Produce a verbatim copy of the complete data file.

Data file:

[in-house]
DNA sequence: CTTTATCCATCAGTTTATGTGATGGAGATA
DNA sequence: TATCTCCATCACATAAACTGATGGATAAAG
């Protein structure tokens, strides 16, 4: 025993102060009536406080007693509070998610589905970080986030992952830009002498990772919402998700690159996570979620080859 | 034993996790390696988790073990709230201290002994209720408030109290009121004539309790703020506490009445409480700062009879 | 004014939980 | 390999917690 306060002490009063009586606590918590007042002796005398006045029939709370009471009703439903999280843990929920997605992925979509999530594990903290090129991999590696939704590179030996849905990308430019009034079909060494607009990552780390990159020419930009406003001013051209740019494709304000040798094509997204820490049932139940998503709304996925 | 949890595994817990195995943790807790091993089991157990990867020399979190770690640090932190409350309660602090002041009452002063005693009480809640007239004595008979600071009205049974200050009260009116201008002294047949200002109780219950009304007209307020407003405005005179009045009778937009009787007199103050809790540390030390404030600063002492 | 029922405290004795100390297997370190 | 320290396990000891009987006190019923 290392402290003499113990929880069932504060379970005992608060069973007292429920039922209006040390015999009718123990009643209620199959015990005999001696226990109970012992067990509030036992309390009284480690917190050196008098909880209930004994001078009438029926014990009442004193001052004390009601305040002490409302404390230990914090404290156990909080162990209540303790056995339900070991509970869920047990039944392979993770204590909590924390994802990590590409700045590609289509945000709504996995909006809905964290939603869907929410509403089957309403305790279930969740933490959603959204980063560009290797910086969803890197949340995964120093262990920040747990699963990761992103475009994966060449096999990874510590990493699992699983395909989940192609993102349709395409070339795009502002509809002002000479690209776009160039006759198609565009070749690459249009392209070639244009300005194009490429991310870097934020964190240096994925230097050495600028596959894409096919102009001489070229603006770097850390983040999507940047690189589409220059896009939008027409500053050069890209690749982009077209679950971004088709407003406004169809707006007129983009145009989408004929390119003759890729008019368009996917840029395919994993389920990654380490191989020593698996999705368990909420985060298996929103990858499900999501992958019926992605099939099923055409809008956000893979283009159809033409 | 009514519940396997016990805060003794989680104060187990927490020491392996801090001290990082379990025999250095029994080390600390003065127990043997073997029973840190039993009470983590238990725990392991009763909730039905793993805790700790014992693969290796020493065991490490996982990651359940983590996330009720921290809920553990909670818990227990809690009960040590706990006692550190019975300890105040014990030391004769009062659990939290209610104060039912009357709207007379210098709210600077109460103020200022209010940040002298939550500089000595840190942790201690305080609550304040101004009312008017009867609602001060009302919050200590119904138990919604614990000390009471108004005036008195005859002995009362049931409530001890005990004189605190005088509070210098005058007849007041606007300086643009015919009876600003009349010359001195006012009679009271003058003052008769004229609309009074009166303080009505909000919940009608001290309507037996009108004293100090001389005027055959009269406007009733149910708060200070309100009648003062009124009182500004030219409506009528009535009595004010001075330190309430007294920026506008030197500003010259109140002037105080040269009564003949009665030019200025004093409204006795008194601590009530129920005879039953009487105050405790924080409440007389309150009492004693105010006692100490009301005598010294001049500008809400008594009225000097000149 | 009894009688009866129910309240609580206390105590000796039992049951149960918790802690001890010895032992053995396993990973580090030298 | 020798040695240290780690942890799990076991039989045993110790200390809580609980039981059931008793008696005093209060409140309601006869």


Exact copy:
[in-house]
DNA sequence: CTTTATCCATCAGTTTATGTGATGGAGATA
DNA sequence: TATCTCCATCACATAAACTGATGGATAAAG
């Protein structure tokens, strides 16, 4: 025993102060009536406080007693509070998610589905970080986030992952830009002498990772919402998700690159996570979620080859 | 034993996790390696988790073990709230201290002994209720408030109290009121004539309790703020506490009445409480700062009879 | 004014939980 | 390999917690 306060002490009063009586606590918590007042002796005398006045029939709370009471009703439903999280843990929920997605992925979509999530594990903290090129991999590696939704590179030996849905990308430019009034079909060494607009990552780390990159020419930009406003001013051209740019494709304000040798094509997204820490049932139940998503709304996925 | 949890595994817990195995943790807790091993089991157990990867020399979190770690640090932190409350309660602090002041009452002063005693009480809640007239004595008979600071009205049974200050009260009116201008002294047949200002109780219950009304007209307020407003405005005179009045009778937009009787007199103050809790540390030390404030600063002492 | 029922405290004795100390297997370190 | 320290396990000891009987006190019923 290392402290003499113990929880069932504060379970005992608060069973007292429920039922209006040390015999009718123990009643209620199959015990005999001696226990109970012992067990509030036992309390009284480690917190050196008098909880209930004994001078009438029926014990009442004193001052004390009601305040002490409302404390230990914090404290156990909080162990209540303790056995339900070991509970869920047990039944392979993770204590909590924390994802990590590409700045590609289509945000709504996995909006809905964290939603869907929410509403089957309403305790279930969740933490959603959204980063560009290797910086969803890197949340995964120093262990920040747990699963990761992103475009994966060449096999990874510590990493699992699983395909989940192609993102349709395409070339795009502002509809002002000479690209776009160039006759198609565009070749690459249009392209070639244009300005194009490429991310870097934020964190240096994925230097050495600028596959894409096919102009001489070229603006770097850390983040999507940047690189589409220059896009939008027409500053050069890209690749982009077209679950971004088709407003406004169809707006007129983009145009989408004929390119003759890729008019368009996917840029395919994993389920990654380490191989020593698996999705368990909420985060298996929103990858499900999501992958019926992605099939099923055409809008956000893979283009159809033409 | 009514519940396997016990805060003794989680104060187990927490020491392996801090001290990082379990025999250095029994080390600390003065127990043997073997029973840190039993009470983590238990725990392991009763909730039905793993805790700790014992693969290796020493065991490490996982990651359940983590996330009720921290809920553990909670818990227990809690009960040590706990006692550190019975300890105040014990030391004769009062659990939290209610104060039912009357709207007379210098709210600077109460103020200022209010940040002298939550500089000595840190942790201690305080609550304040101004009312008017009867609602001060009302919050200590119904138990919604614990000390009471108004005036008195005859002995009362049931409530001890005990004189605190005088509070210098005058007849007041606007300086643009015919009876600003009349010359001195006012009679009271003058003052008769004229609309009074009166303080009505909000919940009608001290309507037996009108004293100090001389005027055959009269406007009733149910708060200070309100009648003062009124009182500004030219409506009528009535009595004010001075330190309430007294920026506008030197500003010259109140002037105080040269009564003949009665030019200025004093409204006795008194601590009530129920005879039953009487105050405790924080409440007389309150009492004693105010006692100490009301005598010294001049500008809400008594009225000097000149 | 009894009688009866129910309240609580206390105590000796039992049951149960918790802690001890010895032992053995396993990973580090030298 | 020798040695240290780690942890799990076991039989045993110790200390809580609980039981059931008793008696005093209060409140309601006869």